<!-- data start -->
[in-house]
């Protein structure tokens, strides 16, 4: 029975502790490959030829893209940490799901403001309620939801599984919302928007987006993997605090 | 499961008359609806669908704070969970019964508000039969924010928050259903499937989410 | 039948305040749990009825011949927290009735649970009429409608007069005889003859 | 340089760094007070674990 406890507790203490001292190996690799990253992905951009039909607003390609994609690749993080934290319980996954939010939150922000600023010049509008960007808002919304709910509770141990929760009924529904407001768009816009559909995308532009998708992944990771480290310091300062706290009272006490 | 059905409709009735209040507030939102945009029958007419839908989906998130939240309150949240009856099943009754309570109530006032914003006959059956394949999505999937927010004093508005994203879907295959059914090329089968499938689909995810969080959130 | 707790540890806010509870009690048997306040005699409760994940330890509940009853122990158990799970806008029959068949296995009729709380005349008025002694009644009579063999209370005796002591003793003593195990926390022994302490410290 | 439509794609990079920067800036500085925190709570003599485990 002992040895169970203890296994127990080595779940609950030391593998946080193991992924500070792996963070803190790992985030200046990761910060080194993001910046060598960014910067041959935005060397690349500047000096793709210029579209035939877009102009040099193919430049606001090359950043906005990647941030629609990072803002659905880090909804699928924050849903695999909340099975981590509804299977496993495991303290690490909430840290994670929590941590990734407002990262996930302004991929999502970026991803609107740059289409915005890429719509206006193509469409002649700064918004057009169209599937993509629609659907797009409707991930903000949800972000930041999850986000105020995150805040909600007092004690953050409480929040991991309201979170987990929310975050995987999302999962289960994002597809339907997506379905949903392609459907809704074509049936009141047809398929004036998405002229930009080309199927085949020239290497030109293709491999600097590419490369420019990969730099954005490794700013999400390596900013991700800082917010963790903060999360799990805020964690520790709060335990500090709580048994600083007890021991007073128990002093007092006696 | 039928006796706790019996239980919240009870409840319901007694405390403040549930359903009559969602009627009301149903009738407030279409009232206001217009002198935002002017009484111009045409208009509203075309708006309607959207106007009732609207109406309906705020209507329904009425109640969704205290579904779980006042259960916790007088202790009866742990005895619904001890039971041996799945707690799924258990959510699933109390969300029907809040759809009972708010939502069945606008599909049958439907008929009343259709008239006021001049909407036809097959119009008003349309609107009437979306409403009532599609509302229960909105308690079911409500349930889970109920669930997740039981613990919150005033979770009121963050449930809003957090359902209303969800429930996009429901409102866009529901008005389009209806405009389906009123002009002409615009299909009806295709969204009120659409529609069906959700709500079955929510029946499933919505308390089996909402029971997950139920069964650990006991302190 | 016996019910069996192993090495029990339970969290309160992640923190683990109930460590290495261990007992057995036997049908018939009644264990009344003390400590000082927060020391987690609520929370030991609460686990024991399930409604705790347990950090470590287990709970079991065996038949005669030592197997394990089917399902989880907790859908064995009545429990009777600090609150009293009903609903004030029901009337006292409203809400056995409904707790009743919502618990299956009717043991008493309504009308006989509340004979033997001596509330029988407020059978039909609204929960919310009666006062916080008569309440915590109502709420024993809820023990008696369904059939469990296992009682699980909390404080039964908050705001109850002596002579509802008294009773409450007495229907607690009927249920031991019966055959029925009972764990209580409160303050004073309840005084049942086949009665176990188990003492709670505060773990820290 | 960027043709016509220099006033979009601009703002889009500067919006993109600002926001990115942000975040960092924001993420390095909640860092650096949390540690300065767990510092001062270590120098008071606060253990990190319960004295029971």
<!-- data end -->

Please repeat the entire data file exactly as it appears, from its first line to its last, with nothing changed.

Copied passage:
[in-house]
């Protein structure tokens, strides 16, 4: 029975502790490959030829893209940490799901403001309620939801599984919302928007987006993997605090 | 499961008359609806669908704070969970019964508000039969924010928050259903499937989410 | 039948305040749990009825011949927290009735649970009429409608007069005889003859 | 340089760094007070674990 406890507790203490001292190996690799990253992905951009039909607003390609994609690749993080934290319980996954939010939150922000600023010049509008960007808002919304709910509770141990929760009924529904407001768009816009559909995308532009998708992944990771480290310091300062706290009272006490 | 059905409709009735209040507030939102945009029958007419839908989906998130939240309150949240009856099943009754309570109530006032914003006959059956394949999505999937927010004093508005994203879907295959059914090329089968499938689909995810969080959130 | 707790540890806010509870009690048997306040005699409760994940330890509940009853122990158990799970806008029959068949296995009729709380005349008025002694009644009579063999209370005796002591003793003593195990926390022994302490410290 | 439509794609990079920067800036500085925190709570003599485990 002992040895169970203890296994127990080595779940609950030391593998946080193991992924500070792996963070803190790992985030200046990761910060080194993001910046060598960014910067041959935005060397690349500047000096793709210029579209035939877009102009040099193919430049606001090359950043906005990647941030629609990072803002659905880090909804699928924050849903695999909340099975981590509804299977496993495991303290690490909430840290994670929590941590990734407002990262996930302004991929999502970026991803609107740059289409915005890429719509206006193509469409002649700064918004057009169209599937993509629609659907797009409707991930903000949800972000930041999850986000105020995150805040909600007092004690953050409480929040991991309201979170987990929310975050995987999302999962289960994002597809339907997506379905949903392609459907809704074509049936009141047809398929004036998405002229930009080309199927085949020239290497030109293709491999600097590419490369420019990969730099954005490794700013999400390596900013991700800082917010963790903060999360799990805020964690520790709060335990500090709580048994600083007890021991007073128990002093007092006696 | 039928006796706790019996239980919240009870409840319901007694405390403040549930359903009559969602009627009301149903009738407030279409009232206001217009002198935002002017009484111009045409208009509203075309708006309607959207106007009732609207109406309906705020209507329904009425109640969704205290579904779980006042259960916790007088202790009866742990005895619904001890039971041996799945707690799924258990959510699933109390969300029907809040759809009972708010939502069945606008599909049958439907008929009343259709008239006021001049909407036809097959119009008003349309609107009437979306409403009532599609509302229960909105308690079911409500349930889970109920669930997740039981613990919150005033979770009121963050449930809003957090359902209303969800429930996009429901409102866009529901008005389009209806405009389906009123002009002409615009299909009806295709969204009120659409529609069906959700709500079955929510029946499933919505308390089996909402029971997950139920069964650990006991302190 | 016996019910069996192993090495029990339970969290309160992640923190683990109930460590290495261990007992057995036997049908018939009644264990009344003390400590000082927060020391987690609520929370030991609460686990024991399930409604705790347990950090470590287990709970079991065996038949005669030592197997394990089917399902989880907790859908064995009545429990009777600090609150009293009903609903004030029901009337006292409203809400056995409904707790009743919502618990299956009717043991008493309504009308006989509340004979033997001596509330029988407020059978039909609204929960919310009666006062916080008569309440915590109502709420024993809820023990008696369904059939469990296992009682699980909390404080039964908050705001109850002596002579509802008294009773409450007495229907607690009927249920031991019966055959029925009972764990209580409160303050004073309840005084049942086949009665176990188990003492709670505060773990820290 | 960027043709016509220099006033979009601009703002889009500067919006993109600002926001990115942000975040960092924001993420390095909640860092650096949390540690300065767990510092001062270590120098008071606060253990990190319960004295029971």